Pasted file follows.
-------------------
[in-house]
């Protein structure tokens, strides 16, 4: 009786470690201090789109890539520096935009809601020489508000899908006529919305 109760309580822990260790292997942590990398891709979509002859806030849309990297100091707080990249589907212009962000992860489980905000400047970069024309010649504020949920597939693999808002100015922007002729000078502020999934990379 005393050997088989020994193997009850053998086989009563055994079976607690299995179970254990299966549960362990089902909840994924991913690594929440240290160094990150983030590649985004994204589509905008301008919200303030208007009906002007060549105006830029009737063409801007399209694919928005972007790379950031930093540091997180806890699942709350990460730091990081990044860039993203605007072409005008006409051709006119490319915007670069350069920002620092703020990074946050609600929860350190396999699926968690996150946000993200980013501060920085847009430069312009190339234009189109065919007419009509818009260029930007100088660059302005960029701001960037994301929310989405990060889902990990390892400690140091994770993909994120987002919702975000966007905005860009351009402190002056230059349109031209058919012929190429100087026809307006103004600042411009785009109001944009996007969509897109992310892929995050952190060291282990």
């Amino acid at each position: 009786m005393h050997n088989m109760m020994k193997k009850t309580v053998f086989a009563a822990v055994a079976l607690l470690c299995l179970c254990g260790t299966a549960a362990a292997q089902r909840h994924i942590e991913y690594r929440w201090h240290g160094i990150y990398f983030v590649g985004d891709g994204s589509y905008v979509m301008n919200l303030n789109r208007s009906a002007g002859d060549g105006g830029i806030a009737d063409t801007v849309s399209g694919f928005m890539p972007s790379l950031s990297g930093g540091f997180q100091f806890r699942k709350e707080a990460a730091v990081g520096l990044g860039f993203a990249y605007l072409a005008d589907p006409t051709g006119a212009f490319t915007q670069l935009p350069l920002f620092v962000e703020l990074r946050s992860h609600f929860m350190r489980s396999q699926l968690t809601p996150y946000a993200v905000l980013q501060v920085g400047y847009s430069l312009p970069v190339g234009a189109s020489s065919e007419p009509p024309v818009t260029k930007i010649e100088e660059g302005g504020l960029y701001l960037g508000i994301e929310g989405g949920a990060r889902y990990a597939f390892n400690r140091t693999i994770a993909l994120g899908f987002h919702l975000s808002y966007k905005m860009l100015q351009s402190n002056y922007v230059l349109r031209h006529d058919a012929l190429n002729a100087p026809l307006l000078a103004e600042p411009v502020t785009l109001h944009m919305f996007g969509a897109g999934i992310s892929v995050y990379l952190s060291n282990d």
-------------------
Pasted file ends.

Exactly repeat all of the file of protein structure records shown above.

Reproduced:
[in-house]
């Protein structure tokens, strides 16, 4: 009786470690201090789109890539520096935009809601020489508000899908006529919305 109760309580822990260790292997942590990398891709979509002859806030849309990297100091707080990249589907212009962000992860489980905000400047970069024309010649504020949920597939693999808002100015922007002729000078502020999934990379 005393050997088989020994193997009850053998086989009563055994079976607690299995179970254990299966549960362990089902909840994924991913690594929440240290160094990150983030590649985004994204589509905008301008919200303030208007009906002007060549105006830029009737063409801007399209694919928005972007790379950031930093540091997180806890699942709350990460730091990081990044860039993203605007072409005008006409051709006119490319915007670069350069920002620092703020990074946050609600929860350190396999699926968690996150946000993200980013501060920085847009430069312009190339234009189109065919007419009509818009260029930007100088660059302005960029701001960037994301929310989405990060889902990990390892400690140091994770993909994120987002919702975000966007905005860009351009402190002056230059349109031209058919012929190429100087026809307006103004600042411009785009109001944009996007969509897109992310892929995050952190060291282990």
């Amino acid at each position: 009786m005393h050997n088989m109760m020994k193997k009850t309580v053998f086989a009563a822990v055994a079976l607690l470690c299995l179970c254990g260790t299966a549960a362990a292997q089902r909840h994924i942590e991913y690594r929440w201090h240290g160094i990150y990398f983030v590649g985004d891709g994204s589509y905008v979509m301008n919200l303030n789109r208007s009906a002007g002859d060549g105006g830029i806030a009737d063409t801007v849309s399209g694919f928005m890539p972007s790379l950031s990297g930093g540091f997180q100091f806890r699942k709350e707080a990460a730091v990081g520096l990044g860039f993203a990249y605007l072409a005008d589907p006409t051709g006119a212009f490319t915007q670069l935009p350069l920002f620092v962000e703020l990074r946050s992860h609600f929860m350190r489980s396999q699926l968690t809601p996150y946000a993200v905000l980013q501060v920085g400047y847009s430069l312009p970069v190339g234009a189109s020489s065919e007419p009509p024309v818009t260029k930007i010649e100088e660059g302005g504020l960029y701001l960037g508000i994301e929310g989405g949920a990060r889902y990990a597939f390892n400690r140091t693999i994770a993909l994120g899908f987002h919702l975000s808002y966007k905005m860009l100015q351009s402190n002056y922007v230059l349109r031209h006529d058919a012929l190429n002729a100087p026809l307006l000078a103004e600042p411009v502020t785009l109001h944009m919305f996007g969509a897109g999934i992310s892929v995050y990379l952190s060291n282990d």